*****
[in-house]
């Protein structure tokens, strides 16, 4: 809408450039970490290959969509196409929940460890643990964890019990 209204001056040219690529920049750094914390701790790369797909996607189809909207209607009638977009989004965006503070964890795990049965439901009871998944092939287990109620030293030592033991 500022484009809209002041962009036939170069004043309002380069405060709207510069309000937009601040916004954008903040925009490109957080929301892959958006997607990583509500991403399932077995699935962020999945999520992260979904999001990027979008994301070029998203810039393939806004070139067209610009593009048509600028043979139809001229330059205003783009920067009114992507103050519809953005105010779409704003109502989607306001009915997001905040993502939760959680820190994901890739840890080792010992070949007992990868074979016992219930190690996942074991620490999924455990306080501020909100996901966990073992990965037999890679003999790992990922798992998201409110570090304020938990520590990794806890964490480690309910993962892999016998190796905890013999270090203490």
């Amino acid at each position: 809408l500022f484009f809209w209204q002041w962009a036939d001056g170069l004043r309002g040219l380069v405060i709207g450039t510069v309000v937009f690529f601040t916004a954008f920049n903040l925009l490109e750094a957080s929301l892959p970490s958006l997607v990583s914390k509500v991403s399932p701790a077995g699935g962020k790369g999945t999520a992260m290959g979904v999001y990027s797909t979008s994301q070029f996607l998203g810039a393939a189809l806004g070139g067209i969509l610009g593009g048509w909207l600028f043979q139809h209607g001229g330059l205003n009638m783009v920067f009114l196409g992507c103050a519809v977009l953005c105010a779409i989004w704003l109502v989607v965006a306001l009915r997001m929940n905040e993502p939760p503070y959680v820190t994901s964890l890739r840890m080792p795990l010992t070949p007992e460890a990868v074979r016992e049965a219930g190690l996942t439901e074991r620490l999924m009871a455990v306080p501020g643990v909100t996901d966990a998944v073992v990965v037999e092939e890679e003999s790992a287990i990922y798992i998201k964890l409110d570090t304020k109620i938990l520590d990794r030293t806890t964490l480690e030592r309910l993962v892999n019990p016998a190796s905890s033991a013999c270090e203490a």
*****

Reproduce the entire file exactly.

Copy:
[in-house]
């Protein structure tokens, strides 16, 4: 809408450039970490290959969509196409929940460890643990964890019990 209204001056040219690529920049750094914390701790790369797909996607189809909207209607009638977009989004965006503070964890795990049965439901009871998944092939287990109620030293030592033991 500022484009809209002041962009036939170069004043309002380069405060709207510069309000937009601040916004954008903040925009490109957080929301892959958006997607990583509500991403399932077995699935962020999945999520992260979904999001990027979008994301070029998203810039393939806004070139067209610009593009048509600028043979139809001229330059205003783009920067009114992507103050519809953005105010779409704003109502989607306001009915997001905040993502939760959680820190994901890739840890080792010992070949007992990868074979016992219930190690996942074991620490999924455990306080501020909100996901966990073992990965037999890679003999790992990922798992998201409110570090304020938990520590990794806890964490480690309910993962892999016998190796905890013999270090203490």
């Amino acid at each position: 809408l500022f484009f809209w209204q002041w962009a036939d001056g170069l004043r309002g040219l380069v405060i709207g450039t510069v309000v937009f690529f601040t916004a954008f920049n903040l925009l490109e750094a957080s929301l892959p970490s958006l997607v990583s914390k509500v991403s399932p701790a077995g699935g962020k790369g999945t999520a992260m290959g979904v999001y990027s797909t979008s994301q070029f996607l998203g810039a393939a189809l806004g070139g067209i969509l610009g593009g048509w909207l600028f043979q139809h209607g001229g330059l205003n009638m783009v920067f009114l196409g992507c103050a519809v977009l953005c105010a779409i989004w704003l109502v989607v965006a306001l009915r997001m929940n905040e993502p939760p503070y959680v820190t994901s964890l890739r840890m080792p795990l010992t070949p007992e460890a990868v074979r016992e049965a219930g190690l996942t439901e074991r620490l999924m009871a455990v306080p501020g643990v909100t996901d966990a998944v073992v990965v037999e092939e890679e003999s790992a287990i990922y798992i998201k964890l409110d570090t304020k109620i938990l520590d990794r030293t806890t964490l480690e030592r309910l993962v892999n019990p016998a190796s905890s033991a013999c270090e203490a």